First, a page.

This year’s election in Qualicum Beach should address our pressing issues of growth, preservation and process in a way that repairs our trust in the offices of the mayor and council.
The community has got itself into a political log-jam; I believe the problem originated with the last Official Community Plan exercise. In my 30 years as a practicing planner, I have come to appreciate how essential a well designed process is to a successful outcome. Our process was ill-conceived; in an attempt to control the outcome, we significantly muddied the waters. We were not presented with a clear, structured, sequential process that identified significant issues, evaluated options, and developed clear logical objectives.
Throughout the OCP process, many people said they thought that change was needed, but we never came to agreement on the actual changes that would make sense to us. Many people voted for councilors who support change, but those councilors entered office without a clear roadmap for change. Many of the “big ideas” presented, which captured some of the most creative ideas in the community, were not reflected in the OCP.
As a result, we have an abstract OCP document, confusing and impenetrable for many people. It doesn’t paint a clear picture of what we are trying to do. We don’t have a clear vision for where we are going. We need this Master Plan more than ever now to rally the community together.
In the absence of this clear plan, controversial changes are being proposed, and, at the same time, there have been many positive additions to the fabric of the town. In the absence of this clear plan, there is much tension in the community. If we continue to squabble, we run the risk of losing an important opportunity to identify and debate the key issues. In the coming months, it is important that we design a discussion process that enables us to rise above the tension, identify the issues, and move forward with a clear sense of direction. Planning is something everyone can participate in if the process of thinking, discussion, and evaluation is sufficiently transparent.
Growth and change will happen, but the big question is: what kind of growth and change do we want? Do we want the design of the town to reflect garish commercialism, genteel residential neighborhoods, domination by vehicles, pleasant urban and pedestrian amenities, or a carefully considered balance of all of these?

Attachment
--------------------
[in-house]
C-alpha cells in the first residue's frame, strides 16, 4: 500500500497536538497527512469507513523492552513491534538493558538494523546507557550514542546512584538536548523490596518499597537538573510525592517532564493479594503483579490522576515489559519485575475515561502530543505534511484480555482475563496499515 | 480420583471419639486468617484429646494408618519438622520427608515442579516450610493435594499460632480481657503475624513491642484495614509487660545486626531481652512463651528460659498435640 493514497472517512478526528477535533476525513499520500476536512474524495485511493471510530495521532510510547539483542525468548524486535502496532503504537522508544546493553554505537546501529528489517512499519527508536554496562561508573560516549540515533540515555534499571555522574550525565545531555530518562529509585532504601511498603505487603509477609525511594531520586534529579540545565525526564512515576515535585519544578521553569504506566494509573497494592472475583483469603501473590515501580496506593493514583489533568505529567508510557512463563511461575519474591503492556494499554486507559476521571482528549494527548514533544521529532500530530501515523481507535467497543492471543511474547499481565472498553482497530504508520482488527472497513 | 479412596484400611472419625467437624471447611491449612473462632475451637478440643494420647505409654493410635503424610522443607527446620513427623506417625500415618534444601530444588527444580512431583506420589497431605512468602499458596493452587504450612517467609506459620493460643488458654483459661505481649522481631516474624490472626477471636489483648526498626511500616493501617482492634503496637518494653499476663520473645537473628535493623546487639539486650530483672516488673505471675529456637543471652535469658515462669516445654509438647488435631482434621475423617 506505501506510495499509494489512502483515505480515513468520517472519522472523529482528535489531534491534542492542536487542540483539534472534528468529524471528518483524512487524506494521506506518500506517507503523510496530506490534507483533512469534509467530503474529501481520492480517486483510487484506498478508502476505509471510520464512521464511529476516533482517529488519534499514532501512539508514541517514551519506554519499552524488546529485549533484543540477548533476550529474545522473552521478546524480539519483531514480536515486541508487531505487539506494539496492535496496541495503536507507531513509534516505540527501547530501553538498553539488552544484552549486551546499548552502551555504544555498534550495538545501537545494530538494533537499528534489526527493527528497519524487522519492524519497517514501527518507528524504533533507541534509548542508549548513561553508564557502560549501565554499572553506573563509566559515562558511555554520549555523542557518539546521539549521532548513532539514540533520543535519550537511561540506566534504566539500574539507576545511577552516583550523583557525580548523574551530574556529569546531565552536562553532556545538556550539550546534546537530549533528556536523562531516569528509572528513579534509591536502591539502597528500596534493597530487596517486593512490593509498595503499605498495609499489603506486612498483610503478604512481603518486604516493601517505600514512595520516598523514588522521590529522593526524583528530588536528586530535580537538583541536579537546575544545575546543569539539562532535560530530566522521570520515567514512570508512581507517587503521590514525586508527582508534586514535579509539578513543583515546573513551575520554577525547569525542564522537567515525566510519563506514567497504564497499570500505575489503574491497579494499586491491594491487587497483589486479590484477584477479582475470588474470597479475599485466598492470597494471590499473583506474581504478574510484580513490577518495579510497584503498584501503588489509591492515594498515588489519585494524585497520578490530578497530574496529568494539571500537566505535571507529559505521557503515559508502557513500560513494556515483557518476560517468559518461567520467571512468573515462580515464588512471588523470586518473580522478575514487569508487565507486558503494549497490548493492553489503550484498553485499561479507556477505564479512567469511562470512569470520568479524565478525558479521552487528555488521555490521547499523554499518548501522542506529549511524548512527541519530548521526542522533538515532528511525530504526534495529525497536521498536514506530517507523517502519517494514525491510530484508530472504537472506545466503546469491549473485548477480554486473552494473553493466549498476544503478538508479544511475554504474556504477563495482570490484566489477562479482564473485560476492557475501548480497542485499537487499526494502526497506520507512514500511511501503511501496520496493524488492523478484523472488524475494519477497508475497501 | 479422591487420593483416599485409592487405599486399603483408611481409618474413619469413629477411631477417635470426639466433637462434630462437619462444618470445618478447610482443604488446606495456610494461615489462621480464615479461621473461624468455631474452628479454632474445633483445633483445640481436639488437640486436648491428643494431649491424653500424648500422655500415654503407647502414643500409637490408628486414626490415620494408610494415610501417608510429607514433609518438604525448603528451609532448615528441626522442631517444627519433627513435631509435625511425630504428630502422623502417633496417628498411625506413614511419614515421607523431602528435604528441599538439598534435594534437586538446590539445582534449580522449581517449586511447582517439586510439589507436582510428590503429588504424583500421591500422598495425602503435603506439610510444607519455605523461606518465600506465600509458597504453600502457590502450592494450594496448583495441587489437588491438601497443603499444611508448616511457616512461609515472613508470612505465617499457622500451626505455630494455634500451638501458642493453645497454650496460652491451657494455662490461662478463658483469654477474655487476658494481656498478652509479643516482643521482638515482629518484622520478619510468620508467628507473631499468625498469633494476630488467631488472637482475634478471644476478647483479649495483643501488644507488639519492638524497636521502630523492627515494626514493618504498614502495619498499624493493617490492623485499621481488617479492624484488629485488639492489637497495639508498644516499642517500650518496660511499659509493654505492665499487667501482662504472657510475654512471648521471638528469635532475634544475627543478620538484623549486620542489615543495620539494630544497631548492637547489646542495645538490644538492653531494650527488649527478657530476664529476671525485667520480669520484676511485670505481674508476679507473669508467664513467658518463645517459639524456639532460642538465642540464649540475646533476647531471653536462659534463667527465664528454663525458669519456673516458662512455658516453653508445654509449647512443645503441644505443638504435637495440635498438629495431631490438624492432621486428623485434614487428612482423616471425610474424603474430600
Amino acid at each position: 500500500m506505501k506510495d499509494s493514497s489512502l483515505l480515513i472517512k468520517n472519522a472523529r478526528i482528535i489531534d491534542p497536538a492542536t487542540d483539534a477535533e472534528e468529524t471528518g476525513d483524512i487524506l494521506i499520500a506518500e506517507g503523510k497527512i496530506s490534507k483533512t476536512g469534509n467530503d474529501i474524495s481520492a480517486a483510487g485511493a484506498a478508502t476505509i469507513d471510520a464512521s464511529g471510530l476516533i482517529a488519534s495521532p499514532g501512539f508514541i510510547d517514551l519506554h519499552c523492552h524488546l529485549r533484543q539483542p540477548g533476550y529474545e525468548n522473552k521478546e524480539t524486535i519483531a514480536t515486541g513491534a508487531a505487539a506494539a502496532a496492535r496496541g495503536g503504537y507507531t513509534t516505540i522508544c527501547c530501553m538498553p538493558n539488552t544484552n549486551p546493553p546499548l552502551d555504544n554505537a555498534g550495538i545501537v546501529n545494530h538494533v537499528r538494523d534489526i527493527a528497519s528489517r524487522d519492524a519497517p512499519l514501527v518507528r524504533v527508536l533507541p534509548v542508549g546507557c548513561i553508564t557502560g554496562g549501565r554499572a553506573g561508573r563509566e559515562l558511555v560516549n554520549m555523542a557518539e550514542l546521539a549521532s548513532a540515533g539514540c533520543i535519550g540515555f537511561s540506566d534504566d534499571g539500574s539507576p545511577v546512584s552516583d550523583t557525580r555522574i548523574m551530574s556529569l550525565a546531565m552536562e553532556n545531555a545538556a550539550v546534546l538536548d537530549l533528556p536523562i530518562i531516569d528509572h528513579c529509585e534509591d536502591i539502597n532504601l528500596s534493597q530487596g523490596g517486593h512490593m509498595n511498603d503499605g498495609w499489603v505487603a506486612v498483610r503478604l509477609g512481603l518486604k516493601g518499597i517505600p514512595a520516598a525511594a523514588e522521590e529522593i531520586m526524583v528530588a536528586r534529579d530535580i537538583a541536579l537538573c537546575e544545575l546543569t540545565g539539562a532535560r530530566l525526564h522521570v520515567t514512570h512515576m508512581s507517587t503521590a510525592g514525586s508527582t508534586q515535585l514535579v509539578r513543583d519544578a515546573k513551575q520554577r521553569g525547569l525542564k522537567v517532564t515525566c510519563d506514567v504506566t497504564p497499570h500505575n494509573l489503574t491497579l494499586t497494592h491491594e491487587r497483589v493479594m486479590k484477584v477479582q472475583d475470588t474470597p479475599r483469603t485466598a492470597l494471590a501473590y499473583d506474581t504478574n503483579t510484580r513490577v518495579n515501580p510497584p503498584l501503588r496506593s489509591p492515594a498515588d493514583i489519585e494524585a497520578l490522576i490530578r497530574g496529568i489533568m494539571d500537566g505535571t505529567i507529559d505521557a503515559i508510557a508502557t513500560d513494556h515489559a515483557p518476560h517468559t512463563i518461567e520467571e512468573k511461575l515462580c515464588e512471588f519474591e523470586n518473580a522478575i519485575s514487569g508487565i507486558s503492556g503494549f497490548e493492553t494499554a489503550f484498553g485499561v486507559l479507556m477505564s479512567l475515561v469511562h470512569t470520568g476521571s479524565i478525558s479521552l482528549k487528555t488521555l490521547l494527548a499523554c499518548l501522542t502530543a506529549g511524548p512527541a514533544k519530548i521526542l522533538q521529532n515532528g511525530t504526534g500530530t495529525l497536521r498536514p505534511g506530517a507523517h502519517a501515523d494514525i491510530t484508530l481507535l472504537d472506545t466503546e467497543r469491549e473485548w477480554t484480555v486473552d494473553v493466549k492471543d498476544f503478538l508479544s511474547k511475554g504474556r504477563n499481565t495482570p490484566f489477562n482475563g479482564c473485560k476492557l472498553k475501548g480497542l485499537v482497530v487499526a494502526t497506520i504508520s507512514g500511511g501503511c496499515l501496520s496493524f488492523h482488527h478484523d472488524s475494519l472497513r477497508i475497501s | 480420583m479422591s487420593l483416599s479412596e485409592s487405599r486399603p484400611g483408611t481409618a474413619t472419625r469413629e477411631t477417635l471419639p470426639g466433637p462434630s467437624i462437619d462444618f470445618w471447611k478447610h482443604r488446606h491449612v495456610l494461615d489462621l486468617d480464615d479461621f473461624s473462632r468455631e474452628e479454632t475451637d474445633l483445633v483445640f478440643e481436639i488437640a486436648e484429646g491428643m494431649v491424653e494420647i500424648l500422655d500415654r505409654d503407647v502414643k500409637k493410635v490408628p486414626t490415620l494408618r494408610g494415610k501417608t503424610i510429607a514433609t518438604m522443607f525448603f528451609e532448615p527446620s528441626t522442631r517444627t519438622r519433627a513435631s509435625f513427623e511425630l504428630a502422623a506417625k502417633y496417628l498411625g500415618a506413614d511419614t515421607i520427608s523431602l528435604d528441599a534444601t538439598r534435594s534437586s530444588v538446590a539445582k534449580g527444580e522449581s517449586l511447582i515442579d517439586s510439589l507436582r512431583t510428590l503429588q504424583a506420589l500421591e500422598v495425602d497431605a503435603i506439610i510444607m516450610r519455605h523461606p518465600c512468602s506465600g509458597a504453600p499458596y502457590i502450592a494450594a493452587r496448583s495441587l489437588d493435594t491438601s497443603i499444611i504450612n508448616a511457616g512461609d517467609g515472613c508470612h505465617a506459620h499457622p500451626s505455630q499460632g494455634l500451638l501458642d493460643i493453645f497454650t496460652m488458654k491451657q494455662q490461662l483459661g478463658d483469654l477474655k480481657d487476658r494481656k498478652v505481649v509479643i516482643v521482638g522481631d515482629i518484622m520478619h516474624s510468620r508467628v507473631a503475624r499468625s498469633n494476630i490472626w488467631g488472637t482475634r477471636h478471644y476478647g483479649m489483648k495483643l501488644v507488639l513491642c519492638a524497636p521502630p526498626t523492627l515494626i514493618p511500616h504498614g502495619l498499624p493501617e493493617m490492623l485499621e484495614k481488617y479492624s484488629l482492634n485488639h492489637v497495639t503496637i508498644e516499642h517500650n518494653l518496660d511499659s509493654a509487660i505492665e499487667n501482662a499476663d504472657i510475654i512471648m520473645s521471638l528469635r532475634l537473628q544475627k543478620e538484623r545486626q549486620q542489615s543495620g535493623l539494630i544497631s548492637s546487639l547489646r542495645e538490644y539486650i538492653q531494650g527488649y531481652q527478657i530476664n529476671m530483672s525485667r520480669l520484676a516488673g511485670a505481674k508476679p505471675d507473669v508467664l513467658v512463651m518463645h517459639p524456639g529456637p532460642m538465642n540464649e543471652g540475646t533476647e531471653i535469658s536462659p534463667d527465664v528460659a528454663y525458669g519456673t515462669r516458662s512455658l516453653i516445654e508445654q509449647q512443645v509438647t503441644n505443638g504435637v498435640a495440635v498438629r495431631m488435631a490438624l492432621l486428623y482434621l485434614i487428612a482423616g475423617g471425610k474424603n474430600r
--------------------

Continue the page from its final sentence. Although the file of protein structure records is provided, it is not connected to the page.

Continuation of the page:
Should we be maintaining the current community footprint, expand, or concentrate on improving the quality of life instead? What kind of growth do we have any control over? How does proposed growth fit in with existing development? Is growth for the sake of growth the inevitable way of the future? Is “more” the same as “better”? Who benefits from what kind of growth? Do the taxpayers owe the development community opportunities for open ended growth and expansion? Do they owe the business community a guarantee of business success?
My vision involves the following: patterns of development that respond to the natural amenities, spatial limitations, and resources of the physical environment; a compact, high-quality built environment comprised of buildings that defer to each other in siting, form, scale, and character; and an inter-connected network of public urban recreational spaces and streets scaled for compatible vehicular and pedestrian circulation. I would also like to see us have a community dialogue about the quality of experience offered by urban environment, about beauty and ugliness, visual and noise pollution, and the symbolic features that we want to preserve.
As a taxpayer, I am entitled to an election process characterized by rational thinking, intelligence, openness and good will. I am not interested in resentments, grudges, stonewalling, hidden agendas, or manipulation. Yes! I have seen all these behaviors over the last eight years. What can we reasonably expect from our Mayor and Councilors? For most people, openness and honesty are a first principle. Can the Mayor and Councilors articulate their step-by-step process for a making a coherent vision of the future town a reality?
Do they have actual experience or just opinions? How about some indication of success in dealing with proactive community dialogue, an understanding of town planning principles, familiarity with professional planning and design processes, (including Official Community Plans and Master Plans!), and an understanding of community sustainability as a balance of environmental, economic, social and cultural factors, rather than the product of a single-minded focus on short-term economic gain?
In the coming months, I hope to see all the issues outlined here discussed in a public forum which enables us to make informed choices in the fall election. The community deserves a discussion process managed objectively and professionally, and a town council that rises far above the current mood of confusion, distrust and recrimination.
— Andrew Brown first came to Qualicum Beach as a summer student in 1961. He moved here permanently in 2006. He earned degrees in architecture, environmental design and arts. He says he is not seeking any elected office in November.